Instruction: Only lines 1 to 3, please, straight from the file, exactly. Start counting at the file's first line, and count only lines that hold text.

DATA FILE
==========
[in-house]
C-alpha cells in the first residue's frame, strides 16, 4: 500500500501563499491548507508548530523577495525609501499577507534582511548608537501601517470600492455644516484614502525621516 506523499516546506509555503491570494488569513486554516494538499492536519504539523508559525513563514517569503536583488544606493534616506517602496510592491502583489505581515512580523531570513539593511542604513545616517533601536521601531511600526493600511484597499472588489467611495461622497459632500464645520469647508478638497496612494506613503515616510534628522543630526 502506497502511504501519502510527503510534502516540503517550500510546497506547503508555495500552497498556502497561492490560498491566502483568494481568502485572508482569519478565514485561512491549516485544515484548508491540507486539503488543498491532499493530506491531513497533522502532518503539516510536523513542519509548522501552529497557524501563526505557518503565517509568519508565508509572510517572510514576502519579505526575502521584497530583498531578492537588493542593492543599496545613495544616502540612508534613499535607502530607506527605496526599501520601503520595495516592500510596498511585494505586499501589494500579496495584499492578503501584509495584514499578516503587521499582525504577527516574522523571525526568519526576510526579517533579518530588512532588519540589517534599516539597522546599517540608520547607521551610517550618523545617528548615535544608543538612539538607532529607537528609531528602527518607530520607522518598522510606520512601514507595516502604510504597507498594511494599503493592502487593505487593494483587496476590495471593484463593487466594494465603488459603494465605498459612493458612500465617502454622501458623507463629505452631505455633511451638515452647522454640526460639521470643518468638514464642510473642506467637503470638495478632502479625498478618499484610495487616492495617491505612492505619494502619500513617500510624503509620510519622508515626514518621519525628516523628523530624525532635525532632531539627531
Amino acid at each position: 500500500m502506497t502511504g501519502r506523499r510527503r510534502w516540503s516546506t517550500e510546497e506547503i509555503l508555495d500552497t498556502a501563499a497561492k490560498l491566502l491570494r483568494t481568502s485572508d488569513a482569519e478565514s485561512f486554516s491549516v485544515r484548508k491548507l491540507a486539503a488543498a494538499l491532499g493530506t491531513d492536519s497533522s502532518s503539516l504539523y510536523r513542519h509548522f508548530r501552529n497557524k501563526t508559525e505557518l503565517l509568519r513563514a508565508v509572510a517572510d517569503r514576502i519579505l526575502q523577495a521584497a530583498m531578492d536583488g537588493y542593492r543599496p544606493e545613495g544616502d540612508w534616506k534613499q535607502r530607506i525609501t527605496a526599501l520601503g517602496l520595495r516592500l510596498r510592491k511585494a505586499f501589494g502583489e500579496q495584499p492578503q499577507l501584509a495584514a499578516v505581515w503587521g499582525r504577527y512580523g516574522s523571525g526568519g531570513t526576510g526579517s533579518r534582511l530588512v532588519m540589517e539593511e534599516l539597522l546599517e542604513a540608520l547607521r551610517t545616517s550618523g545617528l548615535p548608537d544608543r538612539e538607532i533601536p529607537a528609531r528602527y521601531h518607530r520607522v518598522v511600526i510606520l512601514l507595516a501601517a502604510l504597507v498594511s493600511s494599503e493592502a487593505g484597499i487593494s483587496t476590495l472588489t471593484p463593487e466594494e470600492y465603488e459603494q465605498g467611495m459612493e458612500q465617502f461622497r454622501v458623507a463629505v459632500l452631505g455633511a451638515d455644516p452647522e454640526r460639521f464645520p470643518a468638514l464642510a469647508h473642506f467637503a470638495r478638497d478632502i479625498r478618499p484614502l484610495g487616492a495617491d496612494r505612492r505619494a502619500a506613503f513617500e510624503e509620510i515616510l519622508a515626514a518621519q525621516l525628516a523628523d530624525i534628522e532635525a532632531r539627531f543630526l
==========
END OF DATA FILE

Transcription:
[in-house]
C-alpha cells in the first residue's frame, strides 16, 4: 500500500501563499491548507508548530523577495525609501499577507534582511548608537501601517470600492455644516484614502525621516 506523499516546506509555503491570494488569513486554516494538499492536519504539523508559525513563514517569503536583488544606493534616506517602496510592491502583489505581515512580523531570513539593511542604513545616517533601536521601531511600526493600511484597499472588489467611495461622497459632500464645520469647508478638497496612494506613503515616510534628522543630526 502506497502511504501519502510527503510534502516540503517550500510546497506547503508555495500552497498556502497561492490560498491566502483568494481568502485572508482569519478565514485561512491549516485544515484548508491540507486539503488543498491532499493530506491531513497533522502532518503539516510536523513542519509548522501552529497557524501563526505557518503565517509568519508565508509572510517572510514576502519579505526575502521584497530583498531578492537588493542593492543599496545613495544616502540612508534613499535607502530607506527605496526599501520601503520595495516592500510596498511585494505586499501589494500579496495584499492578503501584509495584514499578516503587521499582525504577527516574522523571525526568519526576510526579517533579518530588512532588519540589517534599516539597522546599517540608520547607521551610517550618523545617528548615535544608543538612539538607532529607537528609531528602527518607530520607522518598522510606520512601514507595516502604510504597507498594511494599503493592502487593505487593494483587496476590495471593484463593487466594494465603488459603494465605498459612493458612500465617502454622501458623507463629505452631505455633511451638515452647522454640526460639521470643518468638514464642510473642506467637503470638495478632502479625498478618499484610495487616492495617491505612492505619494502619500513617500510624503509620510519622508515626514518621519525628516523628523530624525532635525532632531539627531
Amino acid at each position: 500500500m502506497t502511504g501519502r506523499r510527503r510534502w516540503s516546506t517550500e510546497e506547503i509555503l508555495d500552497t498556502a501563499a497561492k490560498l491566502l491570494r483568494t481568502s485572508d488569513a482569519e478565514s485561512f486554516s491549516v485544515r484548508k491548507l491540507a486539503a488543498a494538499l491532499g493530506t491531513d492536519s497533522s502532518s503539516l504539523y510536523r513542519h509548522f508548530r501552529n497557524k501563526t508559525e505557518l503565517l509568519r513563514a508565508v509572510a517572510d517569503r514576502i519579505l526575502q523577495a521584497a530583498m531578492d536583488g537588493y542593492r543599496p544606493e545613495g544616502d540612508w534616506k534613499q535607502r530607506i525609501t527605496a526599501l520601503g517602496l520595495r516592500l510596498r510592491k511585494a505586499f501589494g502583489e500579496q495584499p492578503q499577507l501584509a495584514a499578516v505581515w503587521g499582525r504577527y512580523g516574522s523571525g526568519g531570513t526576510g526579517s533579518r534582511l530588512v532588519m540589517e539593511e534599516l539597522l546599517e542604513a540608520l547607521r551610517t545616517s550618523g545617528l548615535p548608537d544608543r538612539e538607532i533601536p529607537a528609531r528602527y521601531h518607530r520607522v518598522v511600526i510606520l512601514l507595516a501601517a502604510l504597507v498594511s493600511s494599503e493592502a487593505g484597499i487593494s483587496t476590495l472588489t471593484p463593487e466594494e470600492y465603488e459603494q465605498g467611495m459612493e458612500q465617502f461622497r454622501v458623507a463629505v459632500l452631505g455633511a451638515d455644516p452647522e454640526r460639521f464645520p470643518a468638514l464642510a469647508h473642506f467637503a470638495r478638497d478632502i479625498r478618499p484614502l484610495g487616492a495617491d496612494r505612492r505619494a502619500a506613503f513617500e510624503e509620510i515616510l519622508a515626514a518621519q525621516l525628516a523628523d530624525i534628522e532635525a532632531r539627531f543630526l